There's a funny pattern of awakening that tends to happen when a technological advancement sneaks up on us. It starts with a mess of confusion.
We don't understand the technology or its purpose: "I don't get Twitter. Why would I want to know what you had for lunch?"
It then evolves into miscategorization: "The iPhone is actually a pretty crummy phone."
We get so caught up in definitions, we almost miss the larger leap that's occurring: "Why would people use messenger apps when you can just text?"
Then, finally, we get it: "The iPhone is not a phone at all. It's an everything device. And Twitter is not about lunch. It's about removing the barriers to real-time publishing."
While we're busy missing the big picture, a rapidly growing niche of early adopters is diving in. Early adopters don't get distracted by the need to categorize or define the technology. They just use it. And in repeated agenda-less use, the bigger picture becomes clear.
This same pattern is happening today with Snapchat.
Hang with me. Don't roll your eyes just yet. I'm going to pay it off. I've been a Snapchat doubter for a while now. Like many others, I relegated it to a fad or a niche service for a subset of a subset of the population. I'm beginning to realize I was wrong.
Snapchat is Shedding Its Skin
First, the basics. Snapchat is a one-to-one and group messaging app that has more than 100 million daily active users. Long classified as an app in which teenagers exchange goofy self-destructing videos, Snapchat is beginning to shed its skin and evolve into something new. Last week, Snapchat announced a 2.0 version with a slew of new features, some of which will reshape the purpose of the app altogether. First, let's go through the features:
- Stories now auto-advance: To keep content flowing and viewer engagement up, Snapchat stories now auto-advance.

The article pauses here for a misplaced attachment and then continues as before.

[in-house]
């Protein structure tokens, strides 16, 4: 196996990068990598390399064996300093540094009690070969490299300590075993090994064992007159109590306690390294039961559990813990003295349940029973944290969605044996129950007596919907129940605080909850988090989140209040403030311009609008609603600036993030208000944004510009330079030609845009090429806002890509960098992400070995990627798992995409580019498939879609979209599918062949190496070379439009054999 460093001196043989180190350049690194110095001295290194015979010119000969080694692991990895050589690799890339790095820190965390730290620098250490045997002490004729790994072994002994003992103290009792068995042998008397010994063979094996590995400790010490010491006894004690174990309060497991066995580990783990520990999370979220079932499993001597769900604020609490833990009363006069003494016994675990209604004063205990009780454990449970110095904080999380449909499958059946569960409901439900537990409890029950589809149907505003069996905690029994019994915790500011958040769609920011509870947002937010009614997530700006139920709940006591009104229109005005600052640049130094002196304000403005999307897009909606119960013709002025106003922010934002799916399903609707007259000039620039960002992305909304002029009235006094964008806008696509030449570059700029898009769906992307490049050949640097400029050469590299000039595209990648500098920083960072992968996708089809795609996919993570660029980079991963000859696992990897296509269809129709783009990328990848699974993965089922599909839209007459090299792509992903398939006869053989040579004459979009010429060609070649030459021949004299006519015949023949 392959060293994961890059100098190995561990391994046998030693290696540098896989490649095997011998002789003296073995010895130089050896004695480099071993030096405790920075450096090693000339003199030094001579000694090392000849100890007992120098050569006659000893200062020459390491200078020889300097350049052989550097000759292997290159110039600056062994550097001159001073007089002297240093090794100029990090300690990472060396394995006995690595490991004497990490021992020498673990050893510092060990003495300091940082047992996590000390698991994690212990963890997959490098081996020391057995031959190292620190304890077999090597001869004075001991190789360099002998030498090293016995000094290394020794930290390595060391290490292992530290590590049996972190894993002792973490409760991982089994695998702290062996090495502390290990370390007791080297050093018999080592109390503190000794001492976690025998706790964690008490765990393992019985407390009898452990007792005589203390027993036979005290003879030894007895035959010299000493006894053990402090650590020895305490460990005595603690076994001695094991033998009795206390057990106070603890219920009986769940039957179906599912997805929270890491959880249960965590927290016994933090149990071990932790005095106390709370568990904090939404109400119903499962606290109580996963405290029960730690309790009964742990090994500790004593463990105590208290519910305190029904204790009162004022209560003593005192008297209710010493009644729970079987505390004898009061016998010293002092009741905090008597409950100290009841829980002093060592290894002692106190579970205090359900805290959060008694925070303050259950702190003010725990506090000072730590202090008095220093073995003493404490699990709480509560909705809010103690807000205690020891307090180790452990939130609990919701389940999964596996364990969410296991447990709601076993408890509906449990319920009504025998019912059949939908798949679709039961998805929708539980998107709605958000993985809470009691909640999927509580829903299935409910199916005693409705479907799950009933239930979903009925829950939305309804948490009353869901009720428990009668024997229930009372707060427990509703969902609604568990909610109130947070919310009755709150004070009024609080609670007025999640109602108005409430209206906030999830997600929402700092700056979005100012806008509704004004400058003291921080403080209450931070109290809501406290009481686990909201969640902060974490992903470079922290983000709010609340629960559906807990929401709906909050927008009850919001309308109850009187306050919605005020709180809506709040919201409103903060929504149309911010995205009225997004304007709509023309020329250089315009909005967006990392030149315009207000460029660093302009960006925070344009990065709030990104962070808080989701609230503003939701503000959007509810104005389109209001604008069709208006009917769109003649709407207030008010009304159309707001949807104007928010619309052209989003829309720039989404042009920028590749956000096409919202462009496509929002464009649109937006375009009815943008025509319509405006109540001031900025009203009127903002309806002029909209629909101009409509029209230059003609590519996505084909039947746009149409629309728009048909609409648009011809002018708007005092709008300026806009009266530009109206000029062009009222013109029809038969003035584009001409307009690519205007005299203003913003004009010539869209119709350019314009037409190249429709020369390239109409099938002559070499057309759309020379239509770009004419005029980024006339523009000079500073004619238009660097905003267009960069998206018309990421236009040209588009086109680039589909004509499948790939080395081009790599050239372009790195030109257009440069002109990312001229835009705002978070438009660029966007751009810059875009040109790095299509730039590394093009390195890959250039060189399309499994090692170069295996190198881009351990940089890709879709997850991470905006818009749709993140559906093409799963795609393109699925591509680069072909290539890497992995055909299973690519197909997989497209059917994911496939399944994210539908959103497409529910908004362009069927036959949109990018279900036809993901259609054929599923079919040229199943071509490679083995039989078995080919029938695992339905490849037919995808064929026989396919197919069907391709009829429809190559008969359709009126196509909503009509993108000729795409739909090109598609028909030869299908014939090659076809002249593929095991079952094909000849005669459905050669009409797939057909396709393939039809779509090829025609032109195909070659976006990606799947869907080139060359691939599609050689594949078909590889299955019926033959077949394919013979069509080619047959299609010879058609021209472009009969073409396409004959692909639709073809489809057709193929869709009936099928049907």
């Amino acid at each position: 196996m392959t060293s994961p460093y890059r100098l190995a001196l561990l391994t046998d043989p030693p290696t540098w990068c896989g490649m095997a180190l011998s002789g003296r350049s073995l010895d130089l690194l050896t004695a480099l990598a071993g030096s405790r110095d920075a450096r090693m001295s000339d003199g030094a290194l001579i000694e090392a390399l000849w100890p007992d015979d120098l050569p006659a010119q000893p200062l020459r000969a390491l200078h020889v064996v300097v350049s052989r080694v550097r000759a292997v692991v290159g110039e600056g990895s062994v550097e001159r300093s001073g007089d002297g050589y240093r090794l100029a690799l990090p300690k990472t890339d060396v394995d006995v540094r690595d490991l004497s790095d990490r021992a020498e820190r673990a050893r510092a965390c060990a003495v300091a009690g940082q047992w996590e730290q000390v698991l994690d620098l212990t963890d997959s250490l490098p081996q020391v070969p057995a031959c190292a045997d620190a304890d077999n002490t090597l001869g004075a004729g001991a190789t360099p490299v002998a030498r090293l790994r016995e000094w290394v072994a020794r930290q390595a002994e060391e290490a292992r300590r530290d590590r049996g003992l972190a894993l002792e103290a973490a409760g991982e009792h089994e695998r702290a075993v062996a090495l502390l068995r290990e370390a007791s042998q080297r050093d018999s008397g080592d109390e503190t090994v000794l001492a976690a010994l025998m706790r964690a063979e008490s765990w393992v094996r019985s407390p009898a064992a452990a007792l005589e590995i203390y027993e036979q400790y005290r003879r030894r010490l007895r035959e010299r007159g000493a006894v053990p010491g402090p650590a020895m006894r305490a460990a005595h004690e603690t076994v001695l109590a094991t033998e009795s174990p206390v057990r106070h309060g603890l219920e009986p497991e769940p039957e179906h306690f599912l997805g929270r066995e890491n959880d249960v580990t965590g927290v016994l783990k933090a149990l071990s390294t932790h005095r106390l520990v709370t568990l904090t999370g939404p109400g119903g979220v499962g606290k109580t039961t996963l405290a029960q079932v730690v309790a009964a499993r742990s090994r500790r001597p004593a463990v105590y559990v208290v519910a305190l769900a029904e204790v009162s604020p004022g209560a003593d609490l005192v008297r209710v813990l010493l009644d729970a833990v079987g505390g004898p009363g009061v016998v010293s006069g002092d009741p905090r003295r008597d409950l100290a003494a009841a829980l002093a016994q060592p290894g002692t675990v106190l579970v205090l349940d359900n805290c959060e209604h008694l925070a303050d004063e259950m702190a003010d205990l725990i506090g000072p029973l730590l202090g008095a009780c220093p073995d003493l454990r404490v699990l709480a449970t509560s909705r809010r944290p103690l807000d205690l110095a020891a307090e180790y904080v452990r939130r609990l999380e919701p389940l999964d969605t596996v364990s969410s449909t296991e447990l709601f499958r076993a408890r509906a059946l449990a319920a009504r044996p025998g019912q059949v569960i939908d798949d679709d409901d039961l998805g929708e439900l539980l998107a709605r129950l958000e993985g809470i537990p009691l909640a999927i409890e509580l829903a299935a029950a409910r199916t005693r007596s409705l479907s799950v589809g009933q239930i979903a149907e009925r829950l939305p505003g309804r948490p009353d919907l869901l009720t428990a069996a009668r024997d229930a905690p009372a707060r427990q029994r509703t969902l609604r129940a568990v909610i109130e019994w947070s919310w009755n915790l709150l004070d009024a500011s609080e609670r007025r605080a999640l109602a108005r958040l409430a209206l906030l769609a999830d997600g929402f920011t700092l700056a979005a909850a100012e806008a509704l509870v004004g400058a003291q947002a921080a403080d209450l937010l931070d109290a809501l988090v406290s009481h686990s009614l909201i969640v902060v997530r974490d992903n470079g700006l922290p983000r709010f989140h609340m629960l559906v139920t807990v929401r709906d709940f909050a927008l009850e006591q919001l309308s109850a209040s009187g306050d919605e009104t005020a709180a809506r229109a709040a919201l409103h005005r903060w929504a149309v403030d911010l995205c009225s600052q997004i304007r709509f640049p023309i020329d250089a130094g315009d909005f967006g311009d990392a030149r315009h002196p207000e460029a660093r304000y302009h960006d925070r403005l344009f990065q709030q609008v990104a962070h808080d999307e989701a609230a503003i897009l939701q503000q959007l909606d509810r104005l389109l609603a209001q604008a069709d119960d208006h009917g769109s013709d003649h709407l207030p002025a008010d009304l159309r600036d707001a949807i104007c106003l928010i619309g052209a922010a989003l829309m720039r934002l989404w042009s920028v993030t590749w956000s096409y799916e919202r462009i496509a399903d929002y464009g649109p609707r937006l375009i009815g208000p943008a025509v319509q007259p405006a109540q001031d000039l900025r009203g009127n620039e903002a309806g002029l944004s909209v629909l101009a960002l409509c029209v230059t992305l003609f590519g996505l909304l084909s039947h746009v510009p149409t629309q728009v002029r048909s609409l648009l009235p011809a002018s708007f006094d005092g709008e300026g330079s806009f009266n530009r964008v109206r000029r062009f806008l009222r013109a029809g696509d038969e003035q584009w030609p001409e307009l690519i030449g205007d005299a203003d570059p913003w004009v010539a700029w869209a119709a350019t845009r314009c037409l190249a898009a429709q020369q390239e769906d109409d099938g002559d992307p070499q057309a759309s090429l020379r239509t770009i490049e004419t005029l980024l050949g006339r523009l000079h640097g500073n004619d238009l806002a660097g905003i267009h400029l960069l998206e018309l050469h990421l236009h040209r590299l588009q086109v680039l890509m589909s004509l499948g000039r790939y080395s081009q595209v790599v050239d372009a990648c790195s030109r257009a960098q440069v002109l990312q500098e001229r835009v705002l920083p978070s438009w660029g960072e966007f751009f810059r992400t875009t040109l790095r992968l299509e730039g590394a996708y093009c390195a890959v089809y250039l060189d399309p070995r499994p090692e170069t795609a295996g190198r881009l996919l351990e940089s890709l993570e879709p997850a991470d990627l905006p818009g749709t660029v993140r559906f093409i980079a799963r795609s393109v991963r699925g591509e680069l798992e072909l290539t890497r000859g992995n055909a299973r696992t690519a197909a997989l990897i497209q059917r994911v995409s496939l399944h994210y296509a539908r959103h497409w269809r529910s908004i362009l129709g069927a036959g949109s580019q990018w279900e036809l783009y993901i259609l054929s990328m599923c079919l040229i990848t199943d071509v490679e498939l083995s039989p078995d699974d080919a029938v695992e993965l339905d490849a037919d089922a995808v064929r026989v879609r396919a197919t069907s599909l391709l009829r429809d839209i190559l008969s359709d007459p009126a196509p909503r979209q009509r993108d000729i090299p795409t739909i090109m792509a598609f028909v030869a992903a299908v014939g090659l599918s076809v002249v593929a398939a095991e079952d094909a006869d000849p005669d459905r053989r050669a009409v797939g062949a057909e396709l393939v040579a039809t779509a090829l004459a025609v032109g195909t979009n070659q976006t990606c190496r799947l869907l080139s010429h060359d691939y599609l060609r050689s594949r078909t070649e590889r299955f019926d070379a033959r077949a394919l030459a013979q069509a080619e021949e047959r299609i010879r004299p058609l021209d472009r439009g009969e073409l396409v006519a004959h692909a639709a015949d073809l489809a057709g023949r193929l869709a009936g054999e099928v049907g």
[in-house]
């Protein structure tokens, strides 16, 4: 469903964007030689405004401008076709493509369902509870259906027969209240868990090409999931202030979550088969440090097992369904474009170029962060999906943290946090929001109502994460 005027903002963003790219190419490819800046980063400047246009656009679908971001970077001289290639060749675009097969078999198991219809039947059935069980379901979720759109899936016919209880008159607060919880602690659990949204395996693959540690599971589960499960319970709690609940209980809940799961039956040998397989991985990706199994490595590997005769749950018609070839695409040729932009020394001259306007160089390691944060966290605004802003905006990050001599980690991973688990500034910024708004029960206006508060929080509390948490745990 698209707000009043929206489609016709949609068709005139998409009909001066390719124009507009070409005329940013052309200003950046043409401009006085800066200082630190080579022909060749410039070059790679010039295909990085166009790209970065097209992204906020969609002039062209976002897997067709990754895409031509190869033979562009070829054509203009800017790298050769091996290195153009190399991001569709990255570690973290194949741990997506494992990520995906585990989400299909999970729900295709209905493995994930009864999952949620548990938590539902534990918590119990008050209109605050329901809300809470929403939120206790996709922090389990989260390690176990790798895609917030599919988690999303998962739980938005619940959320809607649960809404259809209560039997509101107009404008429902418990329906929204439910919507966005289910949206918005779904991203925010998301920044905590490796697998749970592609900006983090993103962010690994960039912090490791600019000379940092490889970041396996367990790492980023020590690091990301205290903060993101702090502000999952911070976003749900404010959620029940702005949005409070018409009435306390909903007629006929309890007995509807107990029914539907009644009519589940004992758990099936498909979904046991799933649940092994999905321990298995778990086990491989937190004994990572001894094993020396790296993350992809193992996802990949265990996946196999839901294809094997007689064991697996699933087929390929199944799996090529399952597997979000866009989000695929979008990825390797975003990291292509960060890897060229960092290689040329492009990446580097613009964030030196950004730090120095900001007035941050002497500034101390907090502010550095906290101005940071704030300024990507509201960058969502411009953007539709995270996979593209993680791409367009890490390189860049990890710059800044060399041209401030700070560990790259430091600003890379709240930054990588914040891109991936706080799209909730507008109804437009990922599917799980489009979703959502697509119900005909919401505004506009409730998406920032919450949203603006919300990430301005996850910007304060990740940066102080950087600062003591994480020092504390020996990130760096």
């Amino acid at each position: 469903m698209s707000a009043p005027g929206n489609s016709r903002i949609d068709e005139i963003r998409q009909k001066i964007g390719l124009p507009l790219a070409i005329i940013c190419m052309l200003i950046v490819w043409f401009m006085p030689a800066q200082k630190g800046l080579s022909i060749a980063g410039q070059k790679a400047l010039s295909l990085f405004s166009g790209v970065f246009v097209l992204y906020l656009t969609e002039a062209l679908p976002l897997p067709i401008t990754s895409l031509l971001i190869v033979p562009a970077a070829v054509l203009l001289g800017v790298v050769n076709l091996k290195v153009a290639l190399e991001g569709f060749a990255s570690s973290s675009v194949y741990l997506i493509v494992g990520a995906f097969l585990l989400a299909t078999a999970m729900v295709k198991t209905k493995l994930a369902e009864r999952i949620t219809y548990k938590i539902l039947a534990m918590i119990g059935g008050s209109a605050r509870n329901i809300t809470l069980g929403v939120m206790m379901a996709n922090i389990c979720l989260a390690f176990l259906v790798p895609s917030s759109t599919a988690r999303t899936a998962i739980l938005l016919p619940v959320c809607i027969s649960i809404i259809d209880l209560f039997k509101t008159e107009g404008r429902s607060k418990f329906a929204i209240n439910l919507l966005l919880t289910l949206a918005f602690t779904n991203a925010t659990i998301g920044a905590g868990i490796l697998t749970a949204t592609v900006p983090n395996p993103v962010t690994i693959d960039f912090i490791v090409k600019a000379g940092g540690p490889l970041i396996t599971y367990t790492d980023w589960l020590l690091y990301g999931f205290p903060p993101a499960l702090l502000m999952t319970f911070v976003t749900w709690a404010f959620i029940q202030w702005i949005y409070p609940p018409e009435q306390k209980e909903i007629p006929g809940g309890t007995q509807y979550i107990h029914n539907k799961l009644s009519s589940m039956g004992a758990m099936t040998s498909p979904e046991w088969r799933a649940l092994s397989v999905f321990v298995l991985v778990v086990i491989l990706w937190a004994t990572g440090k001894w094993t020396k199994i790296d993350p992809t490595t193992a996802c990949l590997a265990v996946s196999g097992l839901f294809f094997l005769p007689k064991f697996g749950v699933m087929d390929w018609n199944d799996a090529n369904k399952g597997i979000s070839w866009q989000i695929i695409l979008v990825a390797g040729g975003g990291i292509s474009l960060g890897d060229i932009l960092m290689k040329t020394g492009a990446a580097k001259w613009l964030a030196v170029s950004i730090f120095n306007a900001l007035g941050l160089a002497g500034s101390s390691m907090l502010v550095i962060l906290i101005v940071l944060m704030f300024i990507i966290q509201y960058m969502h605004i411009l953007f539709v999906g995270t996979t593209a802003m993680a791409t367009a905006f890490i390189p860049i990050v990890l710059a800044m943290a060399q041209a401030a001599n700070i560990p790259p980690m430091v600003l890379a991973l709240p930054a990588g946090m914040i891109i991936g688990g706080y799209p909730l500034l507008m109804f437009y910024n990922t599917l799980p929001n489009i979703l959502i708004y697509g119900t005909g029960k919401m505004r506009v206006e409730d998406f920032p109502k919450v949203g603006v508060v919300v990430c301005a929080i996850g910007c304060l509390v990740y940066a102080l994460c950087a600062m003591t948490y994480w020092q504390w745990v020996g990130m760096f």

- 200 stickers added in private chat: While stickers may seem small, this addition brings Snapchat in parity with one of the more popular features on other messaging apps such as LINE and Facebook Messenger.
- Upload photos from your phone: Another crowd-pleaser, this moves Snapchat from solely an "in-the-moment app" to one that can be used to share and react to the past.
- 10-second looped video and audio notes: With video and audio notes, users can post genuine, human reactions as opposed to falling back on "LOL" or other anachronistic responses.
- Phone calls & video calls: This is where things start to get interesting. Users can place full phone or video calls right within Snapchat, so you can seamlessly move from sharing 10-second bursts and pictures to having a longer conversation.
On their own the features are interesting, but it's the message behind the features that really caught my attention. Together, these features amount to a very clear benefit: The removal of limits to how you communicate with others remotely.
Think about it: Every other app or device we use for communication requires a certain category or format of that communication. Phones are great for long-form audio. SMS is great for text and sometimes images. Other messenger apps are great for short form messages and transactional conversations. But before this release, no single app or device optimized for all the ways humans communicate: long form, short form, audio, video, text, photo, and drawing.
Which means that Snapchat, for now, is actually pretty special.
Snapchat Wants to BE Your Phone
TechCrunch picked up on this immediately. In a review of the new Snapchat features, TechCrunch called the app social media bedrock, saying:
Photos that self destruct in 10 seconds aren’t even the point of Snapchat anymore. With today’s launch of Snapchat 2.0, Snapchat wants to BE your phone.”